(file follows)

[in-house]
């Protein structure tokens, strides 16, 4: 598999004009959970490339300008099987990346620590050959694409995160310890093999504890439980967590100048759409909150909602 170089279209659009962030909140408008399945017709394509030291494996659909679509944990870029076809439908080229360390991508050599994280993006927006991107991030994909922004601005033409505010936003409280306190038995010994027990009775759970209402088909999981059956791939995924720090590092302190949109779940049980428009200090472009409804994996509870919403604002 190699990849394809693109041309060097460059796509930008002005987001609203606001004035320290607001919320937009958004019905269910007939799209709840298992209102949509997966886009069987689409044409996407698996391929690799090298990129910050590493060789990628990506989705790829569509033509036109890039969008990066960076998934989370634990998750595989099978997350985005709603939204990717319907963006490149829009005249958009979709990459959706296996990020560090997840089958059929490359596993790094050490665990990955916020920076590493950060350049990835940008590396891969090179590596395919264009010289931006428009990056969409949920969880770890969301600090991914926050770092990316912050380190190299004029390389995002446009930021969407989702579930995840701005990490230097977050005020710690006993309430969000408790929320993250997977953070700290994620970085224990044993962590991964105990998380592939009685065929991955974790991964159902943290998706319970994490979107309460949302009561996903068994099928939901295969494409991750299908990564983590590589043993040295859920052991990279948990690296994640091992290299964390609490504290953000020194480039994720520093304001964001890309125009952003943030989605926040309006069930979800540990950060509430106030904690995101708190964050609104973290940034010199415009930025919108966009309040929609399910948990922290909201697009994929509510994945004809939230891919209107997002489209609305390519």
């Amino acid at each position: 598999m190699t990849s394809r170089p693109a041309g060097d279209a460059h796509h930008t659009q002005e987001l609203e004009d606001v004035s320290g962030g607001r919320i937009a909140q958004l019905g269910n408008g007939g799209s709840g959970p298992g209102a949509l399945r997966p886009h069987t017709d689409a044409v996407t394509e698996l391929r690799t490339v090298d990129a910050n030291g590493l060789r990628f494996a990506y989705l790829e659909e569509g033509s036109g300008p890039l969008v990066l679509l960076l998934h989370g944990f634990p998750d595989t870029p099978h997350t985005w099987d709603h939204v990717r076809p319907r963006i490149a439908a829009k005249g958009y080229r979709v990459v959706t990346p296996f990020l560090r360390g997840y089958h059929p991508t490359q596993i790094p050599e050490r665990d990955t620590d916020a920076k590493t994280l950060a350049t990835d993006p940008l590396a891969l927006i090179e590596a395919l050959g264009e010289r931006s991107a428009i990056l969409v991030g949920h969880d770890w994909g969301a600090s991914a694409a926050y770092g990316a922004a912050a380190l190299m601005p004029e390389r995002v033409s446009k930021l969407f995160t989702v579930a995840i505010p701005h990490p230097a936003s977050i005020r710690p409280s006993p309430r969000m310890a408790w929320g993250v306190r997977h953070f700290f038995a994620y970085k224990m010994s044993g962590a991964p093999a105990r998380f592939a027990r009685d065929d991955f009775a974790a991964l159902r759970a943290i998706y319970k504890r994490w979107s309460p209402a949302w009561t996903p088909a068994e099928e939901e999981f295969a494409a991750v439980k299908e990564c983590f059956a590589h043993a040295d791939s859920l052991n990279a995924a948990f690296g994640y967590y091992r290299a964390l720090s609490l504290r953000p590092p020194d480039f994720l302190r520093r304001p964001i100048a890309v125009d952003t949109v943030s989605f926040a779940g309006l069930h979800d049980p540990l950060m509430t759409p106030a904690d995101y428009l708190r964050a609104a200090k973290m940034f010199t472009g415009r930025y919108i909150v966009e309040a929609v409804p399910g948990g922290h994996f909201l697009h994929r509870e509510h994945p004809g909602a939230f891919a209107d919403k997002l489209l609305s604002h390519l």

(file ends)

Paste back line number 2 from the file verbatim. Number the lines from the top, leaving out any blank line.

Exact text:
């Protein structure tokens, strides 16, 4: 598999004009959970490339300008099987990346620590050959694409995160310890093999504890439980967590100048759409909150909602 170089279209659009962030909140408008399945017709394509030291494996659909679509944990870029076809439908080229360390991508050599994280993006927006991107991030994909922004601005033409505010936003409280306190038995010994027990009775759970209402088909999981059956791939995924720090590092302190949109779940049980428009200090472009409804994996509870919403604002 190699990849394809693109041309060097460059796509930008002005987001609203606001004035320290607001919320937009958004019905269910007939799209709840298992209102949509997966886009069987689409044409996407698996391929690799090298990129910050590493060789990628990506989705790829569509033509036109890039969008990066960076998934989370634990998750595989099978997350985005709603939204990717319907963006490149829009005249958009979709990459959706296996990020560090997840089958059929490359596993790094050490665990990955916020920076590493950060350049990835940008590396891969090179590596395919264009010289931006428009990056969409949920969880770890969301600090991914926050770092990316912050380190190299004029390389995002446009930021969407989702579930995840701005990490230097977050005020710690006993309430969000408790929320993250997977953070700290994620970085224990044993962590991964105990998380592939009685065929991955974790991964159902943290998706319970994490979107309460949302009561996903068994099928939901295969494409991750299908990564983590590589043993040295859920052991990279948990690296994640091992290299964390609490504290953000020194480039994720520093304001964001890309125009952003943030989605926040309006069930979800540990950060509430106030904690995101708190964050609104973290940034010199415009930025919108966009309040929609399910948990922290909201697009994929509510994945004809939230891919209107997002489209609305390519």